Key plants in the RHS Britain in Bloom 60th Anniversary: The Friendship Garden

British-grown plants in an abundant range of species for wildlife, prioritising perennial or pollinator-friendly plants

Correlus avellana

Elegant, golden-yellow catkins appear in late winter and early spring and are closely followed by mid-green, heart-shaped leaves. A native of European woodland, it has long been a staple ingredient in our hedgrows. Edible nuts that are rich in vitamins, protein and unsaturated fats, ripen from late summer.

Polypodium vulgare

An evergreen terrestrial or epiphytic fern, with creeping rhizomes and lance-shaped to oblong, pinnate or very deeply pinnatifid dark green fronds.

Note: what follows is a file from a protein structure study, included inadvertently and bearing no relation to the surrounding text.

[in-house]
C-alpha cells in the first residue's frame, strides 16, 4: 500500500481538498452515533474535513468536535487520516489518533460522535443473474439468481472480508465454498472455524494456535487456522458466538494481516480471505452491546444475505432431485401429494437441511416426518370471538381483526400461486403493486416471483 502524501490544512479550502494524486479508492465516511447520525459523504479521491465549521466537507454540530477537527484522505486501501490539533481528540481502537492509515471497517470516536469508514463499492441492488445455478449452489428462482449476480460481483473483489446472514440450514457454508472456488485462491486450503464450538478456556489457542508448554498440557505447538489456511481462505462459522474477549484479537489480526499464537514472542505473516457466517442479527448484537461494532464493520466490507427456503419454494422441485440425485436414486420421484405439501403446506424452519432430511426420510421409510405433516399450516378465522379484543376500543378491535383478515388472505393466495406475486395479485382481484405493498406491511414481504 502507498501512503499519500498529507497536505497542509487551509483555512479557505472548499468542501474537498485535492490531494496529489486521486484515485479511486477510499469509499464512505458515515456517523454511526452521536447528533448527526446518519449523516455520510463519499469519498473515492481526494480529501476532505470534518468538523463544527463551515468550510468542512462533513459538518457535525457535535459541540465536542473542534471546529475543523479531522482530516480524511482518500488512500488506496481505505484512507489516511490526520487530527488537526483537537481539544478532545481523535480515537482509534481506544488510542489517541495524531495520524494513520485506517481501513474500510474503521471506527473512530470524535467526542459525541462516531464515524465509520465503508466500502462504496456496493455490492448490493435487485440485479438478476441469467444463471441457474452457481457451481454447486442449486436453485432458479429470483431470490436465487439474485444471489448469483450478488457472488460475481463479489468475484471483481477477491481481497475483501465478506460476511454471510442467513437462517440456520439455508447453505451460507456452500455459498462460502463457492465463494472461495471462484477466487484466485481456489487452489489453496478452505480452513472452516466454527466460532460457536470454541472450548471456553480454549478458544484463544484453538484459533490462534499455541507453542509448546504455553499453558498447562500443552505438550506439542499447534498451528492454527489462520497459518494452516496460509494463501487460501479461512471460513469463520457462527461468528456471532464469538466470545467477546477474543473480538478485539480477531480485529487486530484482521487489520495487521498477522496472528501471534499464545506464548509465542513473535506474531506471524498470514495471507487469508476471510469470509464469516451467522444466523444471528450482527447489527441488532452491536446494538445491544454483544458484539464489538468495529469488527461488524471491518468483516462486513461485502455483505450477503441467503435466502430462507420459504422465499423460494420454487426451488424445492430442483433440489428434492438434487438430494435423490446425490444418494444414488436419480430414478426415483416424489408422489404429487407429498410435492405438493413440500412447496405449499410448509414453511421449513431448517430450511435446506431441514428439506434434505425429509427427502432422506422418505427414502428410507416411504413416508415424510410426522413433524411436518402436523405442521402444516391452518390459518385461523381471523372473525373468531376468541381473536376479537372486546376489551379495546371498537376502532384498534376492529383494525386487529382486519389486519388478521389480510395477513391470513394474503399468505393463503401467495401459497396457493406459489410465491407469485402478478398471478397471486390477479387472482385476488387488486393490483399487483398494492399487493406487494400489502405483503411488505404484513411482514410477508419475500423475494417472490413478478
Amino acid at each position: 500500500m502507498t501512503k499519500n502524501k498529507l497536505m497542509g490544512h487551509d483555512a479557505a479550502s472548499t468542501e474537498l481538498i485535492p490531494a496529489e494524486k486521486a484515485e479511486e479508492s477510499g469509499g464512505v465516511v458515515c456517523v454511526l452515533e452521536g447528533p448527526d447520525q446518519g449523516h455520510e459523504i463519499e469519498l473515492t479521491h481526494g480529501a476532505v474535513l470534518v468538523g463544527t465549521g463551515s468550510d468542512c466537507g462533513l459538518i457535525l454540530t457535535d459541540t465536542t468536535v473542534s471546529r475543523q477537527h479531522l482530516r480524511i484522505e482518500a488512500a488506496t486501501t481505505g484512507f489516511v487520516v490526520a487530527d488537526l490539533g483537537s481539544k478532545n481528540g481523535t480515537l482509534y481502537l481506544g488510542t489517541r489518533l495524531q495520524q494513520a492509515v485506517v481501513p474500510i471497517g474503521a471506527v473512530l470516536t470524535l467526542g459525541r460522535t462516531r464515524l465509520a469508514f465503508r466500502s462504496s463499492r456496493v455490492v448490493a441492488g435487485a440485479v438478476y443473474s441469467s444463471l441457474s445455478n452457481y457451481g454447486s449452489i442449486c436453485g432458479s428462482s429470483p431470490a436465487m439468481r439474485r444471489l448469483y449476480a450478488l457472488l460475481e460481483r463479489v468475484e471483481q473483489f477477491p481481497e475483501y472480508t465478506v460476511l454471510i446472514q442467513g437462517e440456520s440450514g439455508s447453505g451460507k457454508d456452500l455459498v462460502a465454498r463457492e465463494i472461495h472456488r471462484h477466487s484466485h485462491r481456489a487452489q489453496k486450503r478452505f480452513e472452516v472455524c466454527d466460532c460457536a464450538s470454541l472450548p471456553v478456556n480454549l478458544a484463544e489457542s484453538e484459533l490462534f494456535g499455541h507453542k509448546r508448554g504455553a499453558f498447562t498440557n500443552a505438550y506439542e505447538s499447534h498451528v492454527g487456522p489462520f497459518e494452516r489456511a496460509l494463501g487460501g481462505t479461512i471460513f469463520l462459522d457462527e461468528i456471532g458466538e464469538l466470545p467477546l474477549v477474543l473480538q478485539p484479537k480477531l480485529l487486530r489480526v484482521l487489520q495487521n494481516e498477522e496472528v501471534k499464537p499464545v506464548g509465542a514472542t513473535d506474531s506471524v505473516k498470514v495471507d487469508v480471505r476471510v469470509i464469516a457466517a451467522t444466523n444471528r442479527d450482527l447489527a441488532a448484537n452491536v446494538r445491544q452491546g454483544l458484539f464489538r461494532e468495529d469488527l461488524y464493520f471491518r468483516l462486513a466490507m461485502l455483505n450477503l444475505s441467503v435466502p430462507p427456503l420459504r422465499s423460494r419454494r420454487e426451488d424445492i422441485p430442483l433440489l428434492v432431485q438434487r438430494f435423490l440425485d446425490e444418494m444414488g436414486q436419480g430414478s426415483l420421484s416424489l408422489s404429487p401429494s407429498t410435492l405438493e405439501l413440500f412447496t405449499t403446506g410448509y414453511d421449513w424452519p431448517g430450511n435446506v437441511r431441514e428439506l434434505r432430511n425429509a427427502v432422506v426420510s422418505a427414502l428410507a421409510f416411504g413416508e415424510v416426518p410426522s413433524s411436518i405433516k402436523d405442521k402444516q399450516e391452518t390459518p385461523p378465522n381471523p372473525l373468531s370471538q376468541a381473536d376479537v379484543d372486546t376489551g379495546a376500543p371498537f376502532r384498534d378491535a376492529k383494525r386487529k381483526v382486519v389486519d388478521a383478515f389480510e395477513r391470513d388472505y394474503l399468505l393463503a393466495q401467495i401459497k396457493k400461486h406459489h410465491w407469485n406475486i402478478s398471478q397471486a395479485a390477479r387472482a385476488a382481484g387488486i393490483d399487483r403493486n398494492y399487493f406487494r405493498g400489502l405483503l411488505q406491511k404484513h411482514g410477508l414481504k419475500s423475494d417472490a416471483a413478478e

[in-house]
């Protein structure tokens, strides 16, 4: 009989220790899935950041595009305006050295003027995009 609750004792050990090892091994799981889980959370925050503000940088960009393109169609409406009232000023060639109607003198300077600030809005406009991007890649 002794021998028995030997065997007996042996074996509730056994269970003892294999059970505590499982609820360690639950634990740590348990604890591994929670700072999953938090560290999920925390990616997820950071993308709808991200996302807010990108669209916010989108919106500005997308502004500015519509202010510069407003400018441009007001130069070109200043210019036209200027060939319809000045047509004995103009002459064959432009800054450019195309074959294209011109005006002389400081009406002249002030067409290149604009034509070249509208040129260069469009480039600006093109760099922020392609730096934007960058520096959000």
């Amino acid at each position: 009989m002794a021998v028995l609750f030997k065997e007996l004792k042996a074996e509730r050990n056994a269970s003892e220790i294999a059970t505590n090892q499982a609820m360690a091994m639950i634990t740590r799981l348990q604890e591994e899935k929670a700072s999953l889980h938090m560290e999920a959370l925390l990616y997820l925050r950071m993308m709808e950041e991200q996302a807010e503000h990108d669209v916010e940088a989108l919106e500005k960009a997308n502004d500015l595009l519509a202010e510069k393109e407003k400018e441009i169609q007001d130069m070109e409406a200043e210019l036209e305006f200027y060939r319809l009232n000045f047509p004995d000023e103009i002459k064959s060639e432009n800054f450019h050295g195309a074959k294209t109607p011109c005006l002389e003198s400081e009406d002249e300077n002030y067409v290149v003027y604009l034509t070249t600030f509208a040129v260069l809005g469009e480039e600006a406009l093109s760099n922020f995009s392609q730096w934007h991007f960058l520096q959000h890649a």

Acer campestre

In spring the emerging deeply lobed foliage is flushed with red, but it gradually turns a lush, mid green and stays that colour throughout summer. It then takes on buttery yellow tones as the temperatures start to drop again in autumn. Small greenish-yellow flowers appear in spring, which are hardly noticeable, but the subsequent, winged fruits are quite attractive. 

Mentha x piperita f. citrata ‘Chocolate’

 Its rich green leaves have a wonderful aroma (and flavour), and are topped in summer with pretty white flowers.

Mixed floral meadow

Making a wildflower meadow, whether large or small, will give your garden a more natural, relaxed feel and attract pollinating insects and other wildlife. 
Wildflower meadows usually flower between May and September, and attract a wide range of pollinators. You can also buy seed mixes tailored for specific wildlife, such as butterflies, bees or seed-eating birds. 

Get involved

The Royal Horticultural Society is the UK’s leading gardening charity. We aim to enrich everyone’s life through plants, and make the UK a greener and more beautiful place.